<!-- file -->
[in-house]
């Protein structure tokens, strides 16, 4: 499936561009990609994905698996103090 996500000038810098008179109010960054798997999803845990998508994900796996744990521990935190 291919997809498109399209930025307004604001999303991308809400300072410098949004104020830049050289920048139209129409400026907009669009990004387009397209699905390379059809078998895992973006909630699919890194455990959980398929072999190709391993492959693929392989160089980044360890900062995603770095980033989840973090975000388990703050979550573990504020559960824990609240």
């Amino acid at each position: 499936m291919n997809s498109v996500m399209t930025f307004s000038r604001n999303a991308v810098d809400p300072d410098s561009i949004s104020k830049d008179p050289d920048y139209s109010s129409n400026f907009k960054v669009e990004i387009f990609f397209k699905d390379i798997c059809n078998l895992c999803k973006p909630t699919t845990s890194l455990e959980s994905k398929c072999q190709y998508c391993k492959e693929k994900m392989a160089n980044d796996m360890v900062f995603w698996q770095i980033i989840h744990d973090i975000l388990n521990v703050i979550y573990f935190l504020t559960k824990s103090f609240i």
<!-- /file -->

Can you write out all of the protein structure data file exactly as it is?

[in-house]
């Protein structure tokens, strides 16, 4: 499936561009990609994905698996103090 996500000038810098008179109010960054798997999803845990998508994900796996744990521990935190 291919997809498109399209930025307004604001999303991308809400300072410098949004104020830049050289920048139209129409400026907009669009990004387009397209699905390379059809078998895992973006909630699919890194455990959980398929072999190709391993492959693929392989160089980044360890900062995603770095980033989840973090975000388990703050979550573990504020559960824990609240």
């Amino acid at each position: 499936m291919n997809s498109v996500m399209t930025f307004s000038r604001n999303a991308v810098d809400p300072d410098s561009i949004s104020k830049d008179p050289d920048y139209s109010s129409n400026f907009k960054v669009e990004i387009f990609f397209k699905d390379i798997c059809n078998l895992c999803k973006p909630t699919t845990s890194l455990e959980s994905k398929c072999q190709y998508c391993k492959e693929k994900m392989a160089n980044d796996m360890v900062f995603w698996q770095i980033i989840h744990d973090i975000l388990n521990v703050i979550y573990f935190l504020t559960k824990s103090f609240i």